Christmas is a special time often celebrated with family and food! Families have their traditional favorites that everyone would miss if it was not on the table. Wrapping up 2020, the staff at Feed-Lot wanted to share some of their holiday favorites with you.

About 26 years ago, my husband and I were spending our first Christmas together in Garden City, Kansas. The manager of the feedlot where he worked invited us to their home for Christmas dinner. It was the first time I had tenderloin for Christmas. That started a new tradition for my family and we’ve never looked back! .

— Jill Dunkel

Beef tenderloin

Olive Oil

Montreal Seasoning

Preheat oven to 475.° Remove fat and silver skin. Brush olive oil over the entire tenderloin and liberally coat the meat with seasoning.

Place in the oven on a rack or broiler pan (covered in foil for easy cleaning) for 10 minutes at 475,° then lower the temperature to 425,° cooking until the internal temperature is about 130° for a finished product that is medium rare. Remove from the oven and let the tenderloin rest for at least 10 to 15 minutes. It will continue to cook during this time, so it’s better to remove from the oven before your preferred final doneness.

This can also be cooked on a pellet grill. We suggest smoking on low heat for approximately an hour, then increasing the temperature to 400° until the internal temperature is 130.°

We plan on 1/2 lb per person, as this is a favorite Christmas leftover served straight out of the refrigerator.

Garlic Mashed Potatoes

A wonderful friend of mine, Vicky came to stay, I think it was about 8 years ago, so it was probably closer to 10! She made these amazing mashed potatoes for us one night and they have become our go to ever since. I’m also a big fan of vegetables and roasting the vegetables was my way of appeasing most peoples taste at the celebration table. While not everyone likes every vegetable, everyone liked at least one!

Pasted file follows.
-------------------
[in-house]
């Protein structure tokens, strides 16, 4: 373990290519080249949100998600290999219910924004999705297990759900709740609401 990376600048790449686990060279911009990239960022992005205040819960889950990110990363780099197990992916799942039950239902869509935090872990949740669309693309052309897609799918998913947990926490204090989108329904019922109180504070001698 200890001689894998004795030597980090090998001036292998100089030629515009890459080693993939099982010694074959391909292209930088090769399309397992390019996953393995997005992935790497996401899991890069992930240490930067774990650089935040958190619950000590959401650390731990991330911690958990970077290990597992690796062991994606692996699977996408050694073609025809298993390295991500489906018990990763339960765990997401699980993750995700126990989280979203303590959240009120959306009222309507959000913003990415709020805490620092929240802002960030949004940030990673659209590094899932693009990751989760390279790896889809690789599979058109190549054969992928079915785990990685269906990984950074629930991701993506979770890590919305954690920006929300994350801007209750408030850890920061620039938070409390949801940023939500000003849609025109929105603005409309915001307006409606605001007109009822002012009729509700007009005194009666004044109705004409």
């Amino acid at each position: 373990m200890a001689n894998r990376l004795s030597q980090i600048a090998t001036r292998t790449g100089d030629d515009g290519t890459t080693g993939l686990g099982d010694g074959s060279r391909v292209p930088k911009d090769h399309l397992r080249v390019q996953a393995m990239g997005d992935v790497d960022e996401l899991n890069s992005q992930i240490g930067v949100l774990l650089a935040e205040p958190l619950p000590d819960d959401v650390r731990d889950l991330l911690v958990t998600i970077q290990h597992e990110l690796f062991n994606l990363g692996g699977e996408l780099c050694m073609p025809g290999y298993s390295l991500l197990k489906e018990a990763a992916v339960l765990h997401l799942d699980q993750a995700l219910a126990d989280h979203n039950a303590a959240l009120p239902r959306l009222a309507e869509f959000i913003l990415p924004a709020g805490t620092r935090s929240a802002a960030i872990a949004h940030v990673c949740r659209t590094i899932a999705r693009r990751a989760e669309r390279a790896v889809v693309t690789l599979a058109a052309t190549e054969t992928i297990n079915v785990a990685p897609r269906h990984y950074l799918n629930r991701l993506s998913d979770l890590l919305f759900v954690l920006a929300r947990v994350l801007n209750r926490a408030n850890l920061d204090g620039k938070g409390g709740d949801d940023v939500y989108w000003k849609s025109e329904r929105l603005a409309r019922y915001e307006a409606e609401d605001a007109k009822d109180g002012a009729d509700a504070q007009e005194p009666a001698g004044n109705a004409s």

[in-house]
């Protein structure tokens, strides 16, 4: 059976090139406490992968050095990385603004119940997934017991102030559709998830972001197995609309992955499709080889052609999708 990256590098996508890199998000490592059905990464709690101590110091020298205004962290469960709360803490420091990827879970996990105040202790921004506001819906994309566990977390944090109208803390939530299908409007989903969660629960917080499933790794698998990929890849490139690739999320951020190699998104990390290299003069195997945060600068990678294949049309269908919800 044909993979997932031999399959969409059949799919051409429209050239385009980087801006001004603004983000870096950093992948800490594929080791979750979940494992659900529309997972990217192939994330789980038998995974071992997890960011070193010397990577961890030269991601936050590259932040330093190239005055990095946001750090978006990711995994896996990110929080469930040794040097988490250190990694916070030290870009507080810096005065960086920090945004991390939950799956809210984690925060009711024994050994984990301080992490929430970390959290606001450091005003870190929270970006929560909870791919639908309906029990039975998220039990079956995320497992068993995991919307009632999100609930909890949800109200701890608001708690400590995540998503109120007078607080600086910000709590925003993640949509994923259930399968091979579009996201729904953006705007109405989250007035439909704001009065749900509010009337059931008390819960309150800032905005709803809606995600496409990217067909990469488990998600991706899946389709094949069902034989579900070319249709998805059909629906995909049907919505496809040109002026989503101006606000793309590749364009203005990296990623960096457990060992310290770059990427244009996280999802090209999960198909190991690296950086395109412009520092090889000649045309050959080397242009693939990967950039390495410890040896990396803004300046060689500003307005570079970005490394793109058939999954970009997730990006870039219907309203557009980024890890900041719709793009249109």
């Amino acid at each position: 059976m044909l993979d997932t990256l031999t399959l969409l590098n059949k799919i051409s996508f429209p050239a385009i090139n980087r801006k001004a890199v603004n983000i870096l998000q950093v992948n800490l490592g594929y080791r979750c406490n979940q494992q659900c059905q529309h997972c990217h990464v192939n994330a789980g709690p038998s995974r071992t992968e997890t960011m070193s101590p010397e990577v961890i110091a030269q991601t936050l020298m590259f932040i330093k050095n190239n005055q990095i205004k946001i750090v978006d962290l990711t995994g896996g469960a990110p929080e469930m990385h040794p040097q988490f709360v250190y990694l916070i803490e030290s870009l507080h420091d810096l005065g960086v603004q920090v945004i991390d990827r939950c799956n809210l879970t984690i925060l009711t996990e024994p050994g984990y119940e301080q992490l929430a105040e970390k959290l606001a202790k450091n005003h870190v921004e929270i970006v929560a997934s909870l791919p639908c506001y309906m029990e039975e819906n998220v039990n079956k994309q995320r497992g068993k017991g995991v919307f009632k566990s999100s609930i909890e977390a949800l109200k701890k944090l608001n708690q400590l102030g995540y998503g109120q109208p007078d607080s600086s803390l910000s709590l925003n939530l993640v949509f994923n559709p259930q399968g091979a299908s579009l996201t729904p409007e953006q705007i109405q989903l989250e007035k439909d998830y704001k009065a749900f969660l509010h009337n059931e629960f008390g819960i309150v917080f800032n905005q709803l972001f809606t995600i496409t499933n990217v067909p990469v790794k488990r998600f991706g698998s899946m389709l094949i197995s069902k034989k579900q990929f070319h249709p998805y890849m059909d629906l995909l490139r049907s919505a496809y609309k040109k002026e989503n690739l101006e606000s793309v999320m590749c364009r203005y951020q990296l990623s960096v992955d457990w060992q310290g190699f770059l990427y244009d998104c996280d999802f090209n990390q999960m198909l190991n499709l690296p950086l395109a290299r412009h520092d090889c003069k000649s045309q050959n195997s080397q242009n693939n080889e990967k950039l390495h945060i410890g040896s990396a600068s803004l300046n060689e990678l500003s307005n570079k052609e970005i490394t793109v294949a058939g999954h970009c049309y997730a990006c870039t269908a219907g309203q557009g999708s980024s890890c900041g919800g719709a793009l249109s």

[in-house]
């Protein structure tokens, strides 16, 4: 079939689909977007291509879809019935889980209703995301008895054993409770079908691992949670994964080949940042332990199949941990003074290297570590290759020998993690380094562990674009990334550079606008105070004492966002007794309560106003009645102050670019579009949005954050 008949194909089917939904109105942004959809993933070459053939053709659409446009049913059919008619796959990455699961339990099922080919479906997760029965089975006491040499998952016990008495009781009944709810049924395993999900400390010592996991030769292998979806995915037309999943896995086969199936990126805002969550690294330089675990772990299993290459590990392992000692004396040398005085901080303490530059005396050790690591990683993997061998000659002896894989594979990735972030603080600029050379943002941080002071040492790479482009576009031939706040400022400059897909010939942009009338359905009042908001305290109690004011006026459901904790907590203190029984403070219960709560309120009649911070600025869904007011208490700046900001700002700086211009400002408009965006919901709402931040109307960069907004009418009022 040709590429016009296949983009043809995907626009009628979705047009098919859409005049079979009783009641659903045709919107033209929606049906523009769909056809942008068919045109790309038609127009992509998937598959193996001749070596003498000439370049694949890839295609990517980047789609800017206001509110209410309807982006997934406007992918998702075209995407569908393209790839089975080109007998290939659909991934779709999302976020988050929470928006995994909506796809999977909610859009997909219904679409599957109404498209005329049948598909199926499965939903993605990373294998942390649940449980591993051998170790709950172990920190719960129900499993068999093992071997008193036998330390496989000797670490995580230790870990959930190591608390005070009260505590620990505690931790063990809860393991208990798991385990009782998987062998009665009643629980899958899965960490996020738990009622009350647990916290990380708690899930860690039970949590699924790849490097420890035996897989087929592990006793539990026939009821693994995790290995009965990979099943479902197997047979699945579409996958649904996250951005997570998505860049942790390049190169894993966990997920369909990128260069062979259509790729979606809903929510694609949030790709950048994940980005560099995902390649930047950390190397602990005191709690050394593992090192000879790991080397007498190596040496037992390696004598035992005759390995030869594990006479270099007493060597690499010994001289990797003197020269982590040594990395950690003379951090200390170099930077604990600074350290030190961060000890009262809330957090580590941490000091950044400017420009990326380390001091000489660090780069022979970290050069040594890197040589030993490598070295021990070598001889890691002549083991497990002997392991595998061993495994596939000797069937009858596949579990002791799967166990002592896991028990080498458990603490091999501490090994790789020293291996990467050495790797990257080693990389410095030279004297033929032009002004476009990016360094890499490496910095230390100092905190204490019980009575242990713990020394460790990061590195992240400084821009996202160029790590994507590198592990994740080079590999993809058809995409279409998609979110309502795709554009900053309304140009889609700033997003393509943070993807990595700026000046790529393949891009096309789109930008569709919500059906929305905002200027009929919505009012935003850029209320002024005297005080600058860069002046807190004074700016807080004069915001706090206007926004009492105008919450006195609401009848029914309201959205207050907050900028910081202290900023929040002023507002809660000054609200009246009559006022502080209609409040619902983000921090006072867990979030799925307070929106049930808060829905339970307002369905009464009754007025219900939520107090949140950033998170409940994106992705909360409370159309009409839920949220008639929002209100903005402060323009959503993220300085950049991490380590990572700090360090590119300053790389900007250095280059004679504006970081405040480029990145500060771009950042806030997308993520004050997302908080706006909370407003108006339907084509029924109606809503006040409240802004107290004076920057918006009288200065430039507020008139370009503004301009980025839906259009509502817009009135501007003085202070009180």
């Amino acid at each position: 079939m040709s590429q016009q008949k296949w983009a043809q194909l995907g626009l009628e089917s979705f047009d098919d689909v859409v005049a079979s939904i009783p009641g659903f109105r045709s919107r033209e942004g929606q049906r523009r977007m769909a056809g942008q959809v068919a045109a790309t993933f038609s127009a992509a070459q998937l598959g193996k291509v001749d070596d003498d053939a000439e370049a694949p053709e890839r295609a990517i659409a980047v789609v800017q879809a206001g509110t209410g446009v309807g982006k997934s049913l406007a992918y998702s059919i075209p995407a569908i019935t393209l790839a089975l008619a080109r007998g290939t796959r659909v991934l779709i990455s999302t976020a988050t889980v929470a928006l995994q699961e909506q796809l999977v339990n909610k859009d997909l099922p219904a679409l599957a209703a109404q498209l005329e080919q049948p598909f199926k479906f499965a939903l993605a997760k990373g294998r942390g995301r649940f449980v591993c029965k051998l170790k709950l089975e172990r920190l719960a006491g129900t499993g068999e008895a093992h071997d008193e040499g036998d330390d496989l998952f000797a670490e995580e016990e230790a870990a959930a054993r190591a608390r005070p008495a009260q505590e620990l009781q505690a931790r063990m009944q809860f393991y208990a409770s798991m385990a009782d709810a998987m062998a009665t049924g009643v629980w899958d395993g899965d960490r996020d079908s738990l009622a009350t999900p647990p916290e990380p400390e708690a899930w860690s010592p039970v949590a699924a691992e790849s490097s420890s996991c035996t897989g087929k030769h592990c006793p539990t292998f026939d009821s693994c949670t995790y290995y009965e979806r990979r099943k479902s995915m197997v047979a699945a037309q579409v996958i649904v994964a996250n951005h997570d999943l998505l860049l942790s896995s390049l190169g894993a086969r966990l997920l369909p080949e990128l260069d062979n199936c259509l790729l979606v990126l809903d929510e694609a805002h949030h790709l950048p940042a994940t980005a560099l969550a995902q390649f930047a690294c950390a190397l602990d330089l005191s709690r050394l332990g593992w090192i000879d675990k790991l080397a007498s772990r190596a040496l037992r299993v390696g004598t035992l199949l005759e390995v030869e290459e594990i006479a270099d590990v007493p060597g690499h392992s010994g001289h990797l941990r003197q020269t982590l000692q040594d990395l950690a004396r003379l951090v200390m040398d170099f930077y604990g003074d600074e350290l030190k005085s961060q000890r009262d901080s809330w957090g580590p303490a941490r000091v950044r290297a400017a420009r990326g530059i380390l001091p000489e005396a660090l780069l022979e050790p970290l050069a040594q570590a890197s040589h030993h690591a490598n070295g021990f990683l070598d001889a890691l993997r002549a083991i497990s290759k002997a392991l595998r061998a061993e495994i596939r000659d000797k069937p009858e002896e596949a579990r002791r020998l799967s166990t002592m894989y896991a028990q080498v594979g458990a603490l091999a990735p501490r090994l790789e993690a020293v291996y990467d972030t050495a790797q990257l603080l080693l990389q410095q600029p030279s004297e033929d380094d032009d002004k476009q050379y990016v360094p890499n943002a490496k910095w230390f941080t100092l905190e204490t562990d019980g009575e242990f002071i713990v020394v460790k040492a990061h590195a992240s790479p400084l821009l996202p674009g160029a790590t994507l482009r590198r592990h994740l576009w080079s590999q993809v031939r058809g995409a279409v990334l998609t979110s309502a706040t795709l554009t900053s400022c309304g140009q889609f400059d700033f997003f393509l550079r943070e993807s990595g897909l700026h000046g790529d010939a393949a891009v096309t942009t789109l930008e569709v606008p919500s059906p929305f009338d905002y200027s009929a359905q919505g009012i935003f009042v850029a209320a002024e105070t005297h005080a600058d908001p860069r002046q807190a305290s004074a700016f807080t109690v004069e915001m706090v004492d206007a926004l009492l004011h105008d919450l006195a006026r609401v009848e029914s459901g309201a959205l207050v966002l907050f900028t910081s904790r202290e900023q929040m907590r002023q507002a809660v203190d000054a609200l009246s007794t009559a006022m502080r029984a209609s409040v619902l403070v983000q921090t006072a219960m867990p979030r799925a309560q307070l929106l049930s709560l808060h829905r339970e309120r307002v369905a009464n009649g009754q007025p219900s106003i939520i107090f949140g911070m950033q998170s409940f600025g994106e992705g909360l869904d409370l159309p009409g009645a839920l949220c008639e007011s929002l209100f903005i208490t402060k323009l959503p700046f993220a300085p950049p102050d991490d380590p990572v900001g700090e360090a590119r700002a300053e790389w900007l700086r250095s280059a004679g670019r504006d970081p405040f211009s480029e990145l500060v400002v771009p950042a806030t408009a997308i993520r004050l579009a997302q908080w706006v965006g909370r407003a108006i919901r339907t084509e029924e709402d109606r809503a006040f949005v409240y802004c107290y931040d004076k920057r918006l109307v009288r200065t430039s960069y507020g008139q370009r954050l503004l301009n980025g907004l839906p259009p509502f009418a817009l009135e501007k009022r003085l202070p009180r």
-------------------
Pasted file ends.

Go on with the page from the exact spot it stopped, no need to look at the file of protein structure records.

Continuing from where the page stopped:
— Annita Lorimor

Garlic Mashed Potatoes

3½ lbs Russet potatoes

2 Tbsp Salt

2 Cups Half and half

6 Cloves Garlic

6 ounces Grated Parmesan

Peel and dice potatoes, making sure all are relatively the same size. Place in a large saucepan, add the salt, and cover with water. Bring to a boil over medium-high heat and then reduce heat to maintain a rolling boil. Cook until potatoes fall apart when poked with a fork.

Heat the half-and-half and the garlic in a medium saucepan over medium heat until simmering. Remove from heat and set aside.

Remove the potatoes from the heat and drain off the water. Mash and add the garlic-cream mixture and Parmesan; stir to combine. Let stand for 5 minutes so that mixture thickens and then serve.

Oven Roasted Vegetables

3 Tbsp olive oil

2 Tbsp whole-grain dijon mustard

3 tsp apple cider vinegar

1 tsp dried thyme

3/4 tsp kosher salt

1/2 tsp black pepper

1/2 tsp dried rosemary

1/4 tsp dried basil

1 lb. peeled and cubed butternut squash

1 lb. cauliflower florets

1 lb. brussels sprouts, – halved

8 oz baby purple or yukon potatoes, – halved or quartered

minced fresh parsley, for garnish

Preheat oven to 450° F degrees. Line a large baking sheet with parchment paper sprayed lightly with cooking spray. Set aside.

In a large mixing bowl, combine olive oil, mustard, vinegar, thyme, salt, pepper, rosemary and basil, and whisk. Add chopped squash, cauliflower, brussels sprouts and potatoes, stirring to coat.

Spread vegetable mixture in a single layer on prepared baking sheet. Bake for 20 minutes, stir gently, then bake another 15 minutes.

Serve garnished with minced parsley if desired.

Approximately 8 servings

Oma's Pavlova

This is my Oma’s (grandmother’s) Pavlova recipe that I grew up with and looked forward to every Christmas & Easter. This dessert originated in New Zealand in the 1920’s and is named after the Russian ballerina, Anna Pavlova. The Pavlova dessert is similar to a meringue, however it is crunchy on the outside and soft and creamy on the inside. Atop the Pavlova traditionally you will find fresh whipped cream, Kiwi fruit and an assortment of berries. This beautiful and decadent delight takes time and patience to prepare, but is well worth the wait.

— Amy Spillman

Oma’s Pavlova

6 egg whites

2 cups fine bakers sugar

1 tsp vanilla

1 tsp malt vinegar

2 tsp cornstarch

2 cups heaving whipping cream, whipped

Fresh fruit

In a large metal bowl, beat egg whites until soft peaks.

Add sugar 1 tablespoon at a time, will take about 10 minutes.

Fold in vanilla, vinegar, and cornstarch. Mixture will be glossy, thick and have stiff peaks.

On baking sheets, place parchment paper. On the back side of paper trace 2 identical circles that will fit the bottom of your serving platter. Place on baking sheets, drawing side down so you can see outline through paper.

Place equal amounts of mixture in center of each circle, spread to form 2 matching layers.

Bake 1½ hours at 235° Fahrenheit. When finished, turn oven off, prop oven door ajar with wooden utensil and allow to cool for 1-2 hours.

Once cooled, carefully remove parchment paper from one pavlova layer, place on serving platter. Spread half of whipped cream then top with second pavlova layer. Top with remaining whipped cream and decorate with fresh fruit.